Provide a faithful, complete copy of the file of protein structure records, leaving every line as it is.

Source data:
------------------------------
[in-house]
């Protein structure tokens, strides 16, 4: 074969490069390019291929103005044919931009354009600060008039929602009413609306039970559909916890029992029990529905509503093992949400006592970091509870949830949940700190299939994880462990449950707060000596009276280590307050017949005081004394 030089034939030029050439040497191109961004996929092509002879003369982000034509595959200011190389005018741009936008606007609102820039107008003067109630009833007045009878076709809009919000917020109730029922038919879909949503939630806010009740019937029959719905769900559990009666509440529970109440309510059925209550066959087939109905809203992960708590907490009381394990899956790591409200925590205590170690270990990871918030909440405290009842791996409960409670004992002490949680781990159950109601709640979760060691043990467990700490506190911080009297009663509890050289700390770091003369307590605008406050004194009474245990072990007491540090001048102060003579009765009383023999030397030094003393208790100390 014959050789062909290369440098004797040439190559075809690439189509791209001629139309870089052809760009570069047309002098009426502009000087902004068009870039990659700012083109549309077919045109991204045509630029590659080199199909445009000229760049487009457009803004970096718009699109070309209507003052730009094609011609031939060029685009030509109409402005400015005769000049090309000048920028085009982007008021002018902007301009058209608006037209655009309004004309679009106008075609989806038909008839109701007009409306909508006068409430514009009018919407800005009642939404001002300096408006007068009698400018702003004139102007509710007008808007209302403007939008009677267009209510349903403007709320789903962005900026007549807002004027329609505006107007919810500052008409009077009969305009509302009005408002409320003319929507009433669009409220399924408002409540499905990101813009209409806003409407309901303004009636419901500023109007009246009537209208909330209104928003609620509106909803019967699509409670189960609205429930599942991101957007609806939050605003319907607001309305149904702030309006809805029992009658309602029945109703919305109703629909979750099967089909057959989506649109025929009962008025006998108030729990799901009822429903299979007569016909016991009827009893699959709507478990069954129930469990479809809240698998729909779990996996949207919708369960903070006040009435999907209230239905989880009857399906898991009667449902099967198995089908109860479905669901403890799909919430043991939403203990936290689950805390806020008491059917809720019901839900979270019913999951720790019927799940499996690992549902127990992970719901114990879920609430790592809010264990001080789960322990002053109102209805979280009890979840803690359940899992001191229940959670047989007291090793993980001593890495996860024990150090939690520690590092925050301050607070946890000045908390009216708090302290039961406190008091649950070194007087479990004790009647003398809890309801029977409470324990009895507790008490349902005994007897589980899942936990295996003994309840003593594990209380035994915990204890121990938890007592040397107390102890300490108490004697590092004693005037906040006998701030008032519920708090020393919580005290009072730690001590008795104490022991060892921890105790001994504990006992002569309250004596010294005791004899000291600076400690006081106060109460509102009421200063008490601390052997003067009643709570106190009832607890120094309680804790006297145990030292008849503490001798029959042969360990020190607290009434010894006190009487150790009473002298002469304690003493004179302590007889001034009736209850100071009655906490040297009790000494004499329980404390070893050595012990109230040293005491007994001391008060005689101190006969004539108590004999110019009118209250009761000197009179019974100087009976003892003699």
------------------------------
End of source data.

[in-house]
């Protein structure tokens, strides 16, 4: 074969490069390019291929103005044919931009354009600060008039929602009413609306039970559909916890029992029990529905509503093992949400006592970091509870949830949940700190299939994880462990449950707060000596009276280590307050017949005081004394 030089034939030029050439040497191109961004996929092509002879003369982000034509595959200011190389005018741009936008606007609102820039107008003067109630009833007045009878076709809009919000917020109730029922038919879909949503939630806010009740019937029959719905769900559990009666509440529970109440309510059925209550066959087939109905809203992960708590907490009381394990899956790591409200925590205590170690270990990871918030909440405290009842791996409960409670004992002490949680781990159950109601709640979760060691043990467990700490506190911080009297009663509890050289700390770091003369307590605008406050004194009474245990072990007491540090001048102060003579009765009383023999030397030094003393208790100390 014959050789062909290369440098004797040439190559075809690439189509791209001629139309870089052809760009570069047309002098009426502009000087902004068009870039990659700012083109549309077919045109991204045509630029590659080199199909445009000229760049487009457009803004970096718009699109070309209507003052730009094609011609031939060029685009030509109409402005400015005769000049090309000048920028085009982007008021002018902007301009058209608006037209655009309004004309679009106008075609989806038909008839109701007009409306909508006068409430514009009018919407800005009642939404001002300096408006007068009698400018702003004139102007509710007008808007209302403007939008009677267009209510349903403007709320789903962005900026007549807002004027329609505006107007919810500052008409009077009969305009509302009005408002409320003319929507009433669009409220399924408002409540499905990101813009209409806003409407309901303004009636419901500023109007009246009537209208909330209104928003609620509106909803019967699509409670189960609205429930599942991101957007609806939050605003319907607001309305149904702030309006809805029992009658309602029945109703919305109703629909979750099967089909057959989506649109025929009962008025006998108030729990799901009822429903299979007569016909016991009827009893699959709507478990069954129930469990479809809240698998729909779990996996949207919708369960903070006040009435999907209230239905989880009857399906898991009667449902099967198995089908109860479905669901403890799909919430043991939403203990936290689950805390806020008491059917809720019901839900979270019913999951720790019927799940499996690992549902127990992970719901114990879920609430790592809010264990001080789960322990002053109102209805979280009890979840803690359940899992001191229940959670047989007291090793993980001593890495996860024990150090939690520690590092925050301050607070946890000045908390009216708090302290039961406190008091649950070194007087479990004790009647003398809890309801029977409470324990009895507790008490349902005994007897589980899942936990295996003994309840003593594990209380035994915990204890121990938890007592040397107390102890300490108490004697590092004693005037906040006998701030008032519920708090020393919580005290009072730690001590008795104490022991060892921890105790001994504990006992002569309250004596010294005791004899000291600076400690006081106060109460509102009421200063008490601390052997003067009643709570106190009832607890120094309680804790006297145990030292008849503490001798029959042969360990020190607290009434010894006190009487150790009473002298002469304690003493004179302590007889001034009736209850100071009655906490040297009790000494004499329980404390070893050595012990109230040293005491007994001391008060005689101190006969004539108590004999110019009118209250009761000197009179019974100087009976003892003699």